The ECJ recommended where protections cannot be guaranteed, “suspending the contested transfer of data”[4].  The only way US businesses can guarantee adequate protections for EU data is for the US government to develop laws protecting EU data from US government warrantless surveillance programs.  Without such transparency measures the only choices for Internet bellwethers are, develop new data centers within the EU for EU data, or pull the plug on the EU.  Either option is not very tenable for US multinationals or citizens of the EU.

Even if Internet bellwethers underwrote efforts to build EU data centers it’s not clear EU data will be safe from US government overreach.  In a developing case between Microsoft and the US government,  the government contends it has the right to demand the email of anyone in the world so long as the provider is headquartered within the US [6].  Presumably, the legal precedent established for email would apply more broadly to all data.  I have been covering developments in this area over the last couple of years [1][2] for interested readers.

[1], Balkanization of US Products and Service Technology Accellerates
[2], A Crisis of Confidence Costs Real Money
[3] The Register, US tries one last time to sway EU court on data-slurping deal
[4], Court of Justice of the European Union, PRESS RELEASE No 117/15, Luxembourg, 6 October 2015 [pdf]
[5] Reuters, Europe-U.S. data transfer deal used by thousands of firms is ruled invalid
[6] Guardian, Microsoft case: DoJ says it can demand every email from any US-based provider

Image: Wikipedia, EU Flag

In Arstechnica article, “Feds warn first responders of dangerous hacking tool: Google Search” (sent via @wh1t3Rabbit) describes individuals that use advanced Google search commands called Google Hacking or Dorking are acting like, “malicious cyber actor[s]”.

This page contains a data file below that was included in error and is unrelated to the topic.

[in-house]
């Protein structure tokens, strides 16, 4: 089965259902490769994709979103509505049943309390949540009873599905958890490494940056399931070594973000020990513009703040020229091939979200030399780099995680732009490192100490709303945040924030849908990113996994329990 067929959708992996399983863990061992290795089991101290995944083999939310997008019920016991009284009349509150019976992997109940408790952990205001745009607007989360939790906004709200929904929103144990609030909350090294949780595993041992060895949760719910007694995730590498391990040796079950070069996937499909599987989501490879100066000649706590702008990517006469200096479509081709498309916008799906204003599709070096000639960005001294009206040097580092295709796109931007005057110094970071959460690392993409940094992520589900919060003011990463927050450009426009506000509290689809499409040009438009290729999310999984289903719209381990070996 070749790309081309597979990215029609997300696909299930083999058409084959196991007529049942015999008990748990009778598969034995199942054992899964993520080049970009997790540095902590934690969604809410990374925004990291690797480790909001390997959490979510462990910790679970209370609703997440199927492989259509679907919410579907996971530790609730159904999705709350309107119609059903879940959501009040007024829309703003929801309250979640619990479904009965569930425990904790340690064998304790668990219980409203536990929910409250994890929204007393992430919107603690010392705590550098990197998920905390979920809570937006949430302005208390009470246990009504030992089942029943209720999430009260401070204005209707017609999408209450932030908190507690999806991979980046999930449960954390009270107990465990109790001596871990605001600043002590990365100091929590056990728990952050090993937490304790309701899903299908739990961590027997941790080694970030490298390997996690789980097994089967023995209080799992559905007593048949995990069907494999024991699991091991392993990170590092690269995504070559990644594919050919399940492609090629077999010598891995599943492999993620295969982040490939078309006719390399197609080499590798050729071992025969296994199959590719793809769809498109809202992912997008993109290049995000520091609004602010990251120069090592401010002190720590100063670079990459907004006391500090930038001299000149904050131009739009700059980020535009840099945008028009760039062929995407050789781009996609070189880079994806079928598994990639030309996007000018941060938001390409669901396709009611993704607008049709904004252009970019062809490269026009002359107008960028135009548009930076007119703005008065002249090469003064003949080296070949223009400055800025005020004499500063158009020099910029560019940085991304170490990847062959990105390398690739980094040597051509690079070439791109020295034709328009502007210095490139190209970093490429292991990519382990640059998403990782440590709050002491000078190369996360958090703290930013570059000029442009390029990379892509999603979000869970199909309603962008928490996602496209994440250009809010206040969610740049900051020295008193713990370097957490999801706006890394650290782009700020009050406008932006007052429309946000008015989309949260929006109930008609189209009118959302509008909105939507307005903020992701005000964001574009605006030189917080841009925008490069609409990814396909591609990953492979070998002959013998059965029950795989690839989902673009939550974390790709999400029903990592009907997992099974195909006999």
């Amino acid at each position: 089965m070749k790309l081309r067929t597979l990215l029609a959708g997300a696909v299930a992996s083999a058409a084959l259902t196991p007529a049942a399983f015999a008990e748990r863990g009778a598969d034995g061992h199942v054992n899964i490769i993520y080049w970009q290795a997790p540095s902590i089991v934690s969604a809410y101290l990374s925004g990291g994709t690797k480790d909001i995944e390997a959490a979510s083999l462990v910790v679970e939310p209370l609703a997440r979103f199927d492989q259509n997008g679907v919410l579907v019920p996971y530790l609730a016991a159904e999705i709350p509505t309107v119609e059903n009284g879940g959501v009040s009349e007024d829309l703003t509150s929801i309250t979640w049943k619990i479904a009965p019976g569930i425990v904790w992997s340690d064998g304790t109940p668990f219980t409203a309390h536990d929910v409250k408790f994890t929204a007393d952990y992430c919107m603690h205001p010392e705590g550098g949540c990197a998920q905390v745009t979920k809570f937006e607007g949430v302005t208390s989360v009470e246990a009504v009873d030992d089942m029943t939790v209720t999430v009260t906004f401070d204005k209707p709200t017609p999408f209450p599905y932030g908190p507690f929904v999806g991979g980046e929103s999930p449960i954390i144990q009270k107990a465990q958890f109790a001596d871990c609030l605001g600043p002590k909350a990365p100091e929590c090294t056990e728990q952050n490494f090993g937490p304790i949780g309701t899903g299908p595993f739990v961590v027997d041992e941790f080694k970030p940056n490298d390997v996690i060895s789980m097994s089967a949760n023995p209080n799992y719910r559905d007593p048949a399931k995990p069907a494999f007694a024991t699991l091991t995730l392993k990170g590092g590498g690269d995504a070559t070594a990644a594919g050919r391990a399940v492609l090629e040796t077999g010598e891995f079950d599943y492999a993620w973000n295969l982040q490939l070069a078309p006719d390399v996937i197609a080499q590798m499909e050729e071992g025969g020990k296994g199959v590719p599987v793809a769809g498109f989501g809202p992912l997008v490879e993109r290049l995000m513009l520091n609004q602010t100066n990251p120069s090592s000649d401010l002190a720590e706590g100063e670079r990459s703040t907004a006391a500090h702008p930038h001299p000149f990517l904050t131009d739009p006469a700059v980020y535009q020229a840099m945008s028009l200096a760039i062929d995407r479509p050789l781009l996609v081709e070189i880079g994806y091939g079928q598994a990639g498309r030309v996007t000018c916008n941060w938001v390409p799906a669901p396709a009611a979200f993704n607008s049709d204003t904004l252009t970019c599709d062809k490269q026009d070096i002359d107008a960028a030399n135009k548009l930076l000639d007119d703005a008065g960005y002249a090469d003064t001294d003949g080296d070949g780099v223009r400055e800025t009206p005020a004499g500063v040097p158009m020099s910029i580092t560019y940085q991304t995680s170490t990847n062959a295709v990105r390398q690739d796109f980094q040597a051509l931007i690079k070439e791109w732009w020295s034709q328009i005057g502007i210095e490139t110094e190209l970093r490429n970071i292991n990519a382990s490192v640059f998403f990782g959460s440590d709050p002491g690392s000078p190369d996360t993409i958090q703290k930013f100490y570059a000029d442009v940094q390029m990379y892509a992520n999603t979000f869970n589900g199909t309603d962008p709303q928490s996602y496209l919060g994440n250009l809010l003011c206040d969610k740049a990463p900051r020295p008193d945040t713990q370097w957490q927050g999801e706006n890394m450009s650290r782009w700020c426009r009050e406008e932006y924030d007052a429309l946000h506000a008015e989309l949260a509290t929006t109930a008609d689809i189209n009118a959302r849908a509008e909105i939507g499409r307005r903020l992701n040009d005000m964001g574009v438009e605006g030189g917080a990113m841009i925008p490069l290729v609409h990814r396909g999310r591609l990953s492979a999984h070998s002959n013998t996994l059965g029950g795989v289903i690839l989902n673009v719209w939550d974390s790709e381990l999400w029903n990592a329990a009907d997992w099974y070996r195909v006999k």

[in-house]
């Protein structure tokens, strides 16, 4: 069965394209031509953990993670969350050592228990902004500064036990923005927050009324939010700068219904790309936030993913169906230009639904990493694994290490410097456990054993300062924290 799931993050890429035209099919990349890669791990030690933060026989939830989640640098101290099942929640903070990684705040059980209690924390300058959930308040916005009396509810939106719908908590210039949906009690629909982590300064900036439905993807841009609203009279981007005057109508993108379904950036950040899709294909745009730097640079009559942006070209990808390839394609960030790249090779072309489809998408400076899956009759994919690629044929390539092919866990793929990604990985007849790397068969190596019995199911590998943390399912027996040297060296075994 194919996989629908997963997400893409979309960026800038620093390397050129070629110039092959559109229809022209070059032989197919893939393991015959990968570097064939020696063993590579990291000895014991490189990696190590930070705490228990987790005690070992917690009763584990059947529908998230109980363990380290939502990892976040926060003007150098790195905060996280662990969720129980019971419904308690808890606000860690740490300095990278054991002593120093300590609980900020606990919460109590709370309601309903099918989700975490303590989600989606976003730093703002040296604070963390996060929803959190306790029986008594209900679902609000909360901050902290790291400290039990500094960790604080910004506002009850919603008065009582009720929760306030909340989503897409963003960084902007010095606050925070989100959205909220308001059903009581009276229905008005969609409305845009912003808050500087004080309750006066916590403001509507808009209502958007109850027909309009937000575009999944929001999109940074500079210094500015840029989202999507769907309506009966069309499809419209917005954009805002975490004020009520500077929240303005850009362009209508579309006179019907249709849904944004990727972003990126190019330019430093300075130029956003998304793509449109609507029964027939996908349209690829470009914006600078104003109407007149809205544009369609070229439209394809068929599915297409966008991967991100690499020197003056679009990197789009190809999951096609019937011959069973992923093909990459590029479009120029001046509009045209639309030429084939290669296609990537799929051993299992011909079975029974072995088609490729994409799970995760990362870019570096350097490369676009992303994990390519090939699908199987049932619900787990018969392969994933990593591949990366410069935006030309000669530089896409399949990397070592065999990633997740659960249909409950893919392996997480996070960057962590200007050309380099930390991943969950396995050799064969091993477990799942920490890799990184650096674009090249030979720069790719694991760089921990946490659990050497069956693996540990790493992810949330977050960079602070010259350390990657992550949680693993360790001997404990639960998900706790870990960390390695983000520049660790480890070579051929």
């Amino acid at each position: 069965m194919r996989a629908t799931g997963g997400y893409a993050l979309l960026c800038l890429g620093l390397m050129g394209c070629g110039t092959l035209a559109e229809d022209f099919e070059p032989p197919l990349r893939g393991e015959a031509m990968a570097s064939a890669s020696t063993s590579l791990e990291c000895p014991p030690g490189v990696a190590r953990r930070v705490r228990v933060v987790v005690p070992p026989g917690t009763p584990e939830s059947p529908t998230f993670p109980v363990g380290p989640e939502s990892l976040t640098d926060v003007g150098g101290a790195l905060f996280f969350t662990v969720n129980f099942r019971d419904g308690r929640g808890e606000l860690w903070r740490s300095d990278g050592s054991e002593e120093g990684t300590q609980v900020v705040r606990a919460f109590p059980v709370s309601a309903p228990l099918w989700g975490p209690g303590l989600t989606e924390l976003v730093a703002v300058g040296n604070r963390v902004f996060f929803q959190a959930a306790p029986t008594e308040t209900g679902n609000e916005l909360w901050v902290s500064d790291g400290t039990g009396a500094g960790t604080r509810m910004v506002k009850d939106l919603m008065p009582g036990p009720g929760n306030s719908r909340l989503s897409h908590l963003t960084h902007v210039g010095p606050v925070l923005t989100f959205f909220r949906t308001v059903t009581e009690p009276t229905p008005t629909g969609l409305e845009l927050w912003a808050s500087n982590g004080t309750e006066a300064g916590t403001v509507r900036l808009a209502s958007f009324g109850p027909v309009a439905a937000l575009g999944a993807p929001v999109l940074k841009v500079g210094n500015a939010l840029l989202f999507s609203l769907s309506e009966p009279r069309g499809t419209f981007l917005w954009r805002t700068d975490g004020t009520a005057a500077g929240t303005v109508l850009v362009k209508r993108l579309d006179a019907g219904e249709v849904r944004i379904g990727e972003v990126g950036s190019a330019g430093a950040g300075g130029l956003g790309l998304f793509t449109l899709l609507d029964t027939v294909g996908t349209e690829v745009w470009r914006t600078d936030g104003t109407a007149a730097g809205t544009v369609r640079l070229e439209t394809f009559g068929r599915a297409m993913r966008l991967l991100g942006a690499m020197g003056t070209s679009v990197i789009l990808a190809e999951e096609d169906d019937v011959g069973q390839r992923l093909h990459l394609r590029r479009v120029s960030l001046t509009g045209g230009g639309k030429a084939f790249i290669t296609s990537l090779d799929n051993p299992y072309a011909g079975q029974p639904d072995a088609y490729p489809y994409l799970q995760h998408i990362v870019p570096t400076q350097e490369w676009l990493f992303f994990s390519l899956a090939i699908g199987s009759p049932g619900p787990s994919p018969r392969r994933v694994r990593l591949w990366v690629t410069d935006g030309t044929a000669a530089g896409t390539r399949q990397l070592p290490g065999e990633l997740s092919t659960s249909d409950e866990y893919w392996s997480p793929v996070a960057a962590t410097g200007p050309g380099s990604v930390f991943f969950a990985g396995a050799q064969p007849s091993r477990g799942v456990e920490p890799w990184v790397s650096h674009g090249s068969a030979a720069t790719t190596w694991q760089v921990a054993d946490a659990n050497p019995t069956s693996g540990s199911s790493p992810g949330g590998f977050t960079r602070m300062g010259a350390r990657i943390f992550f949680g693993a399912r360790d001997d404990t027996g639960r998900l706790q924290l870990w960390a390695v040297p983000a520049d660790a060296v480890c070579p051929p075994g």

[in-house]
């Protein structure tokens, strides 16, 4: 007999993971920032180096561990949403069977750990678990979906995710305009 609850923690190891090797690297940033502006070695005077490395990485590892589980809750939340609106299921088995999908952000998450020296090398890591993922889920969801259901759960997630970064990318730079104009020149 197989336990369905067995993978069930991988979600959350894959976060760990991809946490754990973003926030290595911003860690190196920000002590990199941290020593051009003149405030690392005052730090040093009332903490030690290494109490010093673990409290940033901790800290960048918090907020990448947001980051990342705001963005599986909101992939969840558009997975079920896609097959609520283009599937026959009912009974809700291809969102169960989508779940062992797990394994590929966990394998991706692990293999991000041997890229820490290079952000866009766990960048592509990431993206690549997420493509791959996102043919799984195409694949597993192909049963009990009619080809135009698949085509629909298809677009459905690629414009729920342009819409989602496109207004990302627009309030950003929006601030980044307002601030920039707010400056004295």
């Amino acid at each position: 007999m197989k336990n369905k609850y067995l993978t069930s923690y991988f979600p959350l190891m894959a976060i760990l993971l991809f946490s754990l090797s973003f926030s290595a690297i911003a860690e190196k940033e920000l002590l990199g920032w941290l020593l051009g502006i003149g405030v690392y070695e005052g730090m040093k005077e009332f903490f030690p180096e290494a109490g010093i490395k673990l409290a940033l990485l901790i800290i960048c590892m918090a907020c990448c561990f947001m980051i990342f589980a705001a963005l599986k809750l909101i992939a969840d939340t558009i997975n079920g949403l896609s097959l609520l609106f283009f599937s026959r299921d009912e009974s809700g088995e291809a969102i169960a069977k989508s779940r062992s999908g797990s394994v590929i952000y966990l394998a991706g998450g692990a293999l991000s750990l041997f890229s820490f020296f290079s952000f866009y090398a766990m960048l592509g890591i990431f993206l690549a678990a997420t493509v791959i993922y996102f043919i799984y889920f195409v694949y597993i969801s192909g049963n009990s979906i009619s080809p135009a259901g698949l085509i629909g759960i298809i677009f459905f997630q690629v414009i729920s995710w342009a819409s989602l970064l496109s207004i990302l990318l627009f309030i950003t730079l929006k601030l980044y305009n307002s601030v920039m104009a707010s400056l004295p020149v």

Considering all Google dorkers as malicious is very disturbing since advanced search commands have many legitimate uses and the reason Google makes them available to the public.  In fact, the article I wrote about Johnny Long’s (Twitter, @ihackstuff) Google Hacking in “Google Hacking — Blast from the Past” is a popular post and I’m guessing since it helps people find legitimate information they need on the Internet.  Sorry readers, in my blast from the past post I showed you how to use Google’s filetype: command.  You are now acting like malicious cyber actors and likely monitored by governments for you subversive activities.

Profiling individuals that use Google advance search commands in the same class as malicious cyber actors is disturbing.   I think we should treat data like money.  There are a number of uncanny similarities, data provides those who manage it a living wage, it has value, it’s traded, it’s electronic, it’s easy to duplicate, etc.  At least it seems like a place to start.

Consider, a bank that leaves it’s money on it’s door step and complains when thieves steal it.  We call that bank foolish.  Yet, do similar with our most sensitive data posted on public web sites and we hold site owners blameless.

The concern with profiling those that use powerful tools is that it’s a distraction from the real problem – unsecured sensitive data on a public Internet.  There are many tools that can be used both for beneficial or malicious purposes, knifes, guns, etc.  Even if Google removed their advanced search commands it amounts to burying our heads in the sand and ignoring the real problem.  Attackers will only craft new tools to evade detection.